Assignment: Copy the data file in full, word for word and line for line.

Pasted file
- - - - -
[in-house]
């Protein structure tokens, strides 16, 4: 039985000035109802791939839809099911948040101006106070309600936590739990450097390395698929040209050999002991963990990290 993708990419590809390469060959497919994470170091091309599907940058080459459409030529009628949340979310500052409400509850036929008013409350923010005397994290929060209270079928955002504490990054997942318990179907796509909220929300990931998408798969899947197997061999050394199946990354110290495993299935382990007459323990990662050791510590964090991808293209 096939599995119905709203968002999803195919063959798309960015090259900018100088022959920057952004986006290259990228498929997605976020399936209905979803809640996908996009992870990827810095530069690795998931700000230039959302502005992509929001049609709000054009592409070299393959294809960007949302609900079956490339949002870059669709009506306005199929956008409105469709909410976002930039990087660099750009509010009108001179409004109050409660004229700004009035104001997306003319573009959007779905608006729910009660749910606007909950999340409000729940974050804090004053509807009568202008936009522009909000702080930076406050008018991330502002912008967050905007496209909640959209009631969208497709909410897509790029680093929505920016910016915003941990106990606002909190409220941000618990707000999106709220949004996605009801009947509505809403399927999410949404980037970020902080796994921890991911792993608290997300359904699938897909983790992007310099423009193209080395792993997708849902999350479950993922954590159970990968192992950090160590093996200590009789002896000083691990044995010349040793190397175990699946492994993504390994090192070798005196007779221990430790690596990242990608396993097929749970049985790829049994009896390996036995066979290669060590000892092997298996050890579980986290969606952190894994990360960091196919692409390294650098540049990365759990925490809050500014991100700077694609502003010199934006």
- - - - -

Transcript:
[in-house]
């Protein structure tokens, strides 16, 4: 039985000035109802791939839809099911948040101006106070309600936590739990450097390395698929040209050999002991963990990290 993708990419590809390469060959497919994470170091091309599907940058080459459409030529009628949340979310500052409400509850036929008013409350923010005397994290929060209270079928955002504490990054997942318990179907796509909220929300990931998408798969899947197997061999050394199946990354110290495993299935382990007459323990990662050791510590964090991808293209 096939599995119905709203968002999803195919063959798309960015090259900018100088022959920057952004986006290259990228498929997605976020399936209905979803809640996908996009992870990827810095530069690795998931700000230039959302502005992509929001049609709000054009592409070299393959294809960007949302609900079956490339949002870059669709009506306005199929956008409105469709909410976002930039990087660099750009509010009108001179409004109050409660004229700004009035104001997306003319573009959007779905608006729910009660749910606007909950999340409000729940974050804090004053509807009568202008936009522009909000702080930076406050008018991330502002912008967050905007496209909640959209009631969208497709909410897509790029680093929505920016910016915003941990106990606002909190409220941000618990707000999106709220949004996605009801009947509505809403399927999410949404980037970020902080796994921890991911792993608290997300359904699938897909983790992007310099423009193209080395792993997708849902999350479950993922954590159970990968192992950090160590093996200590009789002896000083691990044995010349040793190397175990699946492994993504390994090192070798005196007779221990430790690596990242990608396993097929749970049985790829049994009896390996036995066979290669060590000892092997298996050890579980986290969606952190894994990360960091196919692409390294650098540049990365759990925490809050500014991100700077694609502003010199934006």